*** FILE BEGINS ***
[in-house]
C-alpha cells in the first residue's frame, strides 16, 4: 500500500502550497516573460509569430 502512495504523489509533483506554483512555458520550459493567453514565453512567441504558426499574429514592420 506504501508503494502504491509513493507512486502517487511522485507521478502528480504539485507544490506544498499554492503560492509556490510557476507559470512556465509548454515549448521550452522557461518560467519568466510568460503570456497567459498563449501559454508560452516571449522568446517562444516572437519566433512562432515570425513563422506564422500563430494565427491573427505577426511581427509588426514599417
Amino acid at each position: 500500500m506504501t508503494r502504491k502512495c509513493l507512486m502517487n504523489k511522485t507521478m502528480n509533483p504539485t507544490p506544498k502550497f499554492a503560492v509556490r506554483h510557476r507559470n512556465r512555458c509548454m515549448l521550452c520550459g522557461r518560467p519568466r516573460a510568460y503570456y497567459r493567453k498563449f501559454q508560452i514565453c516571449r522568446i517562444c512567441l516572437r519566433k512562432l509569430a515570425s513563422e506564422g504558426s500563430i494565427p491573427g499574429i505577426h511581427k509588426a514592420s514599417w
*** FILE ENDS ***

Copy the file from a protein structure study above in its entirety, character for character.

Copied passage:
[in-house]
C-alpha cells in the first residue's frame, strides 16, 4: 500500500502550497516573460509569430 502512495504523489509533483506554483512555458520550459493567453514565453512567441504558426499574429514592420 506504501508503494502504491509513493507512486502517487511522485507521478502528480504539485507544490506544498499554492503560492509556490510557476507559470512556465509548454515549448521550452522557461518560467519568466510568460503570456497567459498563449501559454508560452516571449522568446517562444516572437519566433512562432515570425513563422506564422500563430494565427491573427505577426511581427509588426514599417
Amino acid at each position: 500500500m506504501t508503494r502504491k502512495c509513493l507512486m502517487n504523489k511522485t507521478m502528480n509533483p504539485t507544490p506544498k502550497f499554492a503560492v509556490r506554483h510557476r507559470n512556465r512555458c509548454m515549448l521550452c520550459g522557461r518560467p519568466r516573460a510568460y503570456y497567459r493567453k498563449f501559454q508560452i514565453c516571449r522568446i517562444c512567441l516572437r519566433k512562432l509569430a515570425s513563422e506564422g504558426s500563430i494565427p491573427g499574429i505577426h511581427k509588426a514592420s514599417w